World Coins

Coins with musicians strike chord with collectors

Editor's note: this is the first part of a story by Coin World Senior Editor Jeff Starck about musicians on coins. The story originally appears in the June 2016 monthly issue.

Music has the distinct ability to connect people or take them on their own individual journey.

Every culture in the world has some form of musical entertainment and enjoyment, and its own pantheon of musical greats.

That’s why so many famous musicians appear on coins.

From Brahms and Strauss to Louis Armstrong and Stephen Foster, or even Sir Edward Elgar (think Pomp and Circumstance), musical subjects on money are many. 

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If there were a Mount Rushmore for musical legends, some shoe-ins would include composers Wolfgang Amadeus Mozart and Ludwig von Beethoven. Perhaps from the modern era, artists like Bob Marley and John Lennon would earn a place on the musical monument. 

All four of these individuals have been honored in some form of currency. They would provide the perfect launching point for a collection geared toward the musically inclined.

Wolfgang Amadeus Mozart

Wolfgang Amadeus Mozart might just be the musician most honored on money. 

Mozart was born in Salzburg, and showed musical talent at an early age, especially on the harpsichord and in composing. 

The child prodigy toured with his father and sister, and served as a representative of the Viennese or classical school. He moved to Vienna to teach and compose, and though he served in a royal capacity for Emperor Franz Joseph II, Mozart lived in poverty. 

Mozart composed more than 600 works including operas, operettas, cantatas, arias, duets, quartets and more. 

In 1931, one of the earliest of the .640 fine silver 2-schilling coins ever issued honors the 175th anniversary of Mozart’s birth. The other side is the now iconic design showing the coat-of-arms wreath of all nine Austrian provinces.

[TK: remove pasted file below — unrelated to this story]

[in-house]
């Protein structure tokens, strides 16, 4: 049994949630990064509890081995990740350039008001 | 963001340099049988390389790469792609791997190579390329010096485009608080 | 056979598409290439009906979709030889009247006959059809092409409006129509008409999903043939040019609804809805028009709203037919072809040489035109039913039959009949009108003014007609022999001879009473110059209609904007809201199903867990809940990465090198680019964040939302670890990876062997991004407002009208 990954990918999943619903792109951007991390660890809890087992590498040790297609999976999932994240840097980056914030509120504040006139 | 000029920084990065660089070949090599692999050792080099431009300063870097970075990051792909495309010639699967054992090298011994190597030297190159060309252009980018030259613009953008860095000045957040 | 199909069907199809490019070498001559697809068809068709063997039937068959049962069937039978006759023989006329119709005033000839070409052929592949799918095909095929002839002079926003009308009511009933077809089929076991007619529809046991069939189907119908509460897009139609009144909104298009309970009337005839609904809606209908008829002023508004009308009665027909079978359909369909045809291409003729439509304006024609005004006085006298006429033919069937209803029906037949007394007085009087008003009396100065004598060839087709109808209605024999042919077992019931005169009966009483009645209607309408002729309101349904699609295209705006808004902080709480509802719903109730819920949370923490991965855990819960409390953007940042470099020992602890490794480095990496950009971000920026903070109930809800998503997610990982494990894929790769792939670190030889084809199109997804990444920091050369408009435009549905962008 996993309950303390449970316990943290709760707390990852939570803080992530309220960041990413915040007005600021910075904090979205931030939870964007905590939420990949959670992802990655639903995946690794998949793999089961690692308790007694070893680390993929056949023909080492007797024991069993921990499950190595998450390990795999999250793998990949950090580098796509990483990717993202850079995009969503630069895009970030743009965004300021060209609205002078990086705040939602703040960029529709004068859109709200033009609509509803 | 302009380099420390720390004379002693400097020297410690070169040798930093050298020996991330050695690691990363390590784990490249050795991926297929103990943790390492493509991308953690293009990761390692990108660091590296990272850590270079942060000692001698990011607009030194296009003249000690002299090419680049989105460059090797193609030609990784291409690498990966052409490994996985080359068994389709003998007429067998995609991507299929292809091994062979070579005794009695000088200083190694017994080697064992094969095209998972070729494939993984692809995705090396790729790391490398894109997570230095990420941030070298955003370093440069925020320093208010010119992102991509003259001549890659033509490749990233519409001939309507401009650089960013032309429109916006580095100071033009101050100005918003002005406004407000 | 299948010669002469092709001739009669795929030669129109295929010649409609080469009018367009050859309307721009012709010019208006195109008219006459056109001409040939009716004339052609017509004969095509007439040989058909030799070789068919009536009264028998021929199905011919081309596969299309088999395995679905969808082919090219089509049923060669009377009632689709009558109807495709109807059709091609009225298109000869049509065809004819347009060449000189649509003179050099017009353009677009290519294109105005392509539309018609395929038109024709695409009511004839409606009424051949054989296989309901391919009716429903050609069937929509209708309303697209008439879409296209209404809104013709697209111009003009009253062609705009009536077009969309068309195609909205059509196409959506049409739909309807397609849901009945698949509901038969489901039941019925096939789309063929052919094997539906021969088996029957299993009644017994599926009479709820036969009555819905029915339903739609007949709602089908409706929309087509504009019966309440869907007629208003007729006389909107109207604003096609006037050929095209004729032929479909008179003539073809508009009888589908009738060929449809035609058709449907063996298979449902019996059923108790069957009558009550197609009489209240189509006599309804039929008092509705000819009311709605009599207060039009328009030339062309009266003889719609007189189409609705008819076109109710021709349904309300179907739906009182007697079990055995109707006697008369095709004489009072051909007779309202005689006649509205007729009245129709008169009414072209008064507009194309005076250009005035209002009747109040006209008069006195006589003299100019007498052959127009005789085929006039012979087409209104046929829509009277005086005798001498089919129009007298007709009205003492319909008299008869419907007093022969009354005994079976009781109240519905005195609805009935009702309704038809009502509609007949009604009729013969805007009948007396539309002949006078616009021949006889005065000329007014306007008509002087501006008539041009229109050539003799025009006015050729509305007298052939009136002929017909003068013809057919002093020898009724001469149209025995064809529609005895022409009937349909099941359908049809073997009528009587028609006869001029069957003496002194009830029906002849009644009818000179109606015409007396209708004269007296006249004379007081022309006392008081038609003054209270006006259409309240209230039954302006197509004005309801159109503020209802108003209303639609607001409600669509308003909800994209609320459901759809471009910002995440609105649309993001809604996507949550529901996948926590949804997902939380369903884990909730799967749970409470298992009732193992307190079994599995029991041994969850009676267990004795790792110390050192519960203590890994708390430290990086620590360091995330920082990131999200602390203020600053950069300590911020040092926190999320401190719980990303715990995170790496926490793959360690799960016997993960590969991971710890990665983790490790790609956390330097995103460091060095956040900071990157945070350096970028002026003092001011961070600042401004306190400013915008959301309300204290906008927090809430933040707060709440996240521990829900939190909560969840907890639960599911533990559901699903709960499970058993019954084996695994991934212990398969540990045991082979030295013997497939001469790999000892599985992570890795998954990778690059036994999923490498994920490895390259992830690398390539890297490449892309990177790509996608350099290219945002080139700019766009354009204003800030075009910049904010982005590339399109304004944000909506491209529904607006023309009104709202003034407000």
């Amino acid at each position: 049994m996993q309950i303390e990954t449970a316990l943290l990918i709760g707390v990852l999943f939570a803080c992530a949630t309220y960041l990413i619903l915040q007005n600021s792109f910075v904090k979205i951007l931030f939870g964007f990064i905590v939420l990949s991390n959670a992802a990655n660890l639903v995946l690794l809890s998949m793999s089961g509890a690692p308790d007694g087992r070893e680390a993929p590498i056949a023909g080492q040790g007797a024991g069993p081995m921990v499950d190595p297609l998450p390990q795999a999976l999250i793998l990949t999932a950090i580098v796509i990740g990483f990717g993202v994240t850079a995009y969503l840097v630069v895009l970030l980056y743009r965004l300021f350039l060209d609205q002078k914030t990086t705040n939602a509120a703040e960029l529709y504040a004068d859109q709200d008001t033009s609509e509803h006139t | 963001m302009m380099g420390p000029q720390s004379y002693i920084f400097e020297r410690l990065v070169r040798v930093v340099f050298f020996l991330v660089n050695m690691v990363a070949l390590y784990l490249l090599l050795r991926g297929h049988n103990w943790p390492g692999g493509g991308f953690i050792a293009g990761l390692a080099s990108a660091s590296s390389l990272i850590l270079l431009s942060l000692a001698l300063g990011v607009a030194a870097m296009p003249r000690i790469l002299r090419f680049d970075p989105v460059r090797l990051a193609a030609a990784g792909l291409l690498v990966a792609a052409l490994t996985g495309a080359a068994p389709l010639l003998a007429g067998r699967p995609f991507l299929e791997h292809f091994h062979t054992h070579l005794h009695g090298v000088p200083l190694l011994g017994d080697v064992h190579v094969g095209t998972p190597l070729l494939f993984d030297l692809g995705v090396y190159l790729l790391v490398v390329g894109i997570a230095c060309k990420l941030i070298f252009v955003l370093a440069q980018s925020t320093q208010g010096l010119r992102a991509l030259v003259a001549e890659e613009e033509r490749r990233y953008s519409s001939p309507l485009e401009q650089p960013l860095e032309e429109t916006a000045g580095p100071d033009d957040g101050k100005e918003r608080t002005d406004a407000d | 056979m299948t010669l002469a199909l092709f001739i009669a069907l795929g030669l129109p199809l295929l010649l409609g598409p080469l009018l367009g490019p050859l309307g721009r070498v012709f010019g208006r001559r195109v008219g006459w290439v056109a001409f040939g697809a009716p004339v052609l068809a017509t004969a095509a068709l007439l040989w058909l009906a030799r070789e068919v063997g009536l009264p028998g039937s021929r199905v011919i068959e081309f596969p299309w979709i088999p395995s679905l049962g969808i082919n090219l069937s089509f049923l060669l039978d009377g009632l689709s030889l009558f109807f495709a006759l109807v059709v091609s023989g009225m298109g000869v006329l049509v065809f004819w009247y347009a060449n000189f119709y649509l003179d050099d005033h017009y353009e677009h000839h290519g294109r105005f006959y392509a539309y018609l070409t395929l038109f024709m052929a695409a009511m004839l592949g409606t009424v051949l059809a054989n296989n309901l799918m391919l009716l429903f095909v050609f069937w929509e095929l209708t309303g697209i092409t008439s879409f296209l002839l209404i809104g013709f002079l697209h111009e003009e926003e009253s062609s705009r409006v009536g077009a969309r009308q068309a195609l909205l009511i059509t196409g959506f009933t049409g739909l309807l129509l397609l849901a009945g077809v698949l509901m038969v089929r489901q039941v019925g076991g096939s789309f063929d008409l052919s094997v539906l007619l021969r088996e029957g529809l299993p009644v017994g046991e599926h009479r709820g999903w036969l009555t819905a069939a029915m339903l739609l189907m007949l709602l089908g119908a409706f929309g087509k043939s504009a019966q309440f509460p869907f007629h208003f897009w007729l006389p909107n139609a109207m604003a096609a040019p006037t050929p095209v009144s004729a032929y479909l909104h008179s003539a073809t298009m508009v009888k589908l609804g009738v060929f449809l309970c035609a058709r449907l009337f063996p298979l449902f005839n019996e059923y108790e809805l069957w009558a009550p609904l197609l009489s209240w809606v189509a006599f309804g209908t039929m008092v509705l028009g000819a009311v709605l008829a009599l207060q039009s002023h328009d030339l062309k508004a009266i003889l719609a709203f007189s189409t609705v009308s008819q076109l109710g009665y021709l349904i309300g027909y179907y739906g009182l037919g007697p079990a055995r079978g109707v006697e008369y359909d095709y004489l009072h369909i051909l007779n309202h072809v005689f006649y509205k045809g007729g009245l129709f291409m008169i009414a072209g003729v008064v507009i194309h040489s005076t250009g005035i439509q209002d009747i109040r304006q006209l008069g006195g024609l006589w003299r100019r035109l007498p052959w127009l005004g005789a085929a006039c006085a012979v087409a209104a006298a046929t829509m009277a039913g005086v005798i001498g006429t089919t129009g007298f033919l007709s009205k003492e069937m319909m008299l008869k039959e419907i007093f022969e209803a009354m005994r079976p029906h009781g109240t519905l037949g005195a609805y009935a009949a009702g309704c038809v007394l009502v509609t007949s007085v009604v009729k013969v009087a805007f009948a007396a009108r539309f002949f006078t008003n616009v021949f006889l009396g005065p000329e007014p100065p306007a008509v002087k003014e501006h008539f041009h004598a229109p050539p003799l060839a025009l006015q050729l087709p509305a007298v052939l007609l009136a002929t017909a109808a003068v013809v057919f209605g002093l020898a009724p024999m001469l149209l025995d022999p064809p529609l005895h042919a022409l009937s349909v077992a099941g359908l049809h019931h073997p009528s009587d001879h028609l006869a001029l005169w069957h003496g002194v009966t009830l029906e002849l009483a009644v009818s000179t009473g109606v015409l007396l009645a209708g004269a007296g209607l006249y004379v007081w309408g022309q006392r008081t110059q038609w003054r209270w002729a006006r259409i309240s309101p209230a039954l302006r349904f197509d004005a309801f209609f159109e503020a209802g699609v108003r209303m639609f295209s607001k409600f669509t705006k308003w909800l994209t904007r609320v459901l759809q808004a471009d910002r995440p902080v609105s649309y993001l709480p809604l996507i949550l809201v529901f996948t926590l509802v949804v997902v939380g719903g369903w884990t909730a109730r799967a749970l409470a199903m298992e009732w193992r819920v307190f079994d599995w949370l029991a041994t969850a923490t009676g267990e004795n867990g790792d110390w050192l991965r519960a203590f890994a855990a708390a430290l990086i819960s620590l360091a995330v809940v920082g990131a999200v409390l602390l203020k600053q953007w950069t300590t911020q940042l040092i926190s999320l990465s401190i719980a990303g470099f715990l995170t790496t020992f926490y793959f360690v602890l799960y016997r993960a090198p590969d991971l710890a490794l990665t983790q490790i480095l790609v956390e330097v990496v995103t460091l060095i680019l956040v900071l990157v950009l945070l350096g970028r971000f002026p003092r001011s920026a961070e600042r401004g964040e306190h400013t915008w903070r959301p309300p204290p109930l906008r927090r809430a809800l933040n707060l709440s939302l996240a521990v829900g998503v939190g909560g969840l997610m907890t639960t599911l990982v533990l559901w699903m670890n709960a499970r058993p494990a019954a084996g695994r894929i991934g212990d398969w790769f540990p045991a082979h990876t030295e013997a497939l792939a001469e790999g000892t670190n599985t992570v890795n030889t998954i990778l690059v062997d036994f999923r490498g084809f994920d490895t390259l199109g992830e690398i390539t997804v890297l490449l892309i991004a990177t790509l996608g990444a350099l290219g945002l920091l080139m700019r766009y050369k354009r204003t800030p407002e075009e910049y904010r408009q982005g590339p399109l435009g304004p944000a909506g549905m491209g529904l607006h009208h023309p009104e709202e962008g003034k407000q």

Mozart made an appearance in 1956 on a 25-schilling coin, in celebration of the 200th anniversary of his birth. In 1991, the Austrian Mint issued two 100-schilling coins, one 500-schilling coin and a 1,000-schilling coin for the 200th anniversary of his death.

Mozart’s father accompanies him on the reverse of one 1991 100-schilling coin (which marks his years in Salzburg), while he composes music alone on the other (which is related to his time in Vienna).

The 500-schilling coin gives a nod to Mozart’s Don Giovanni, an opera that “contrasts unbridled love of life with the majesty of death,” according to Charles R. Hosch, author of Modern Commemorative Coins of Austria and Germany: Complete Descriptions.

One of Mozart’s more famous works, The Magic Flute opera, is honored on the 1991 1,000-schilling coin.

Before the euro began circulating in 2002, Mozart was selected for the obverse design of the €1 coin, where he remains today.

In 2006, the Austrian Mint issued a Proof gold commemorative €50 coin celebrating the 250th anniversary of the birth of Wolfgang Amadeus Mozart. The 2006 coin is the third and final coin in the “Great Composers” series.

The house where Mozart was born, in Salzburg’s Getreidegasse, is depicted on the obverse of the coin, just to the left of center. 

On its reverse the gold coin features two three-quarters portraits: Mozart’s on the right side in the foreground, and on the left side, somewhat in the background, that of his father Leopold. 

Another of the honorees in the three-year “Great Composers” series is Ludwig van Beethoven. 

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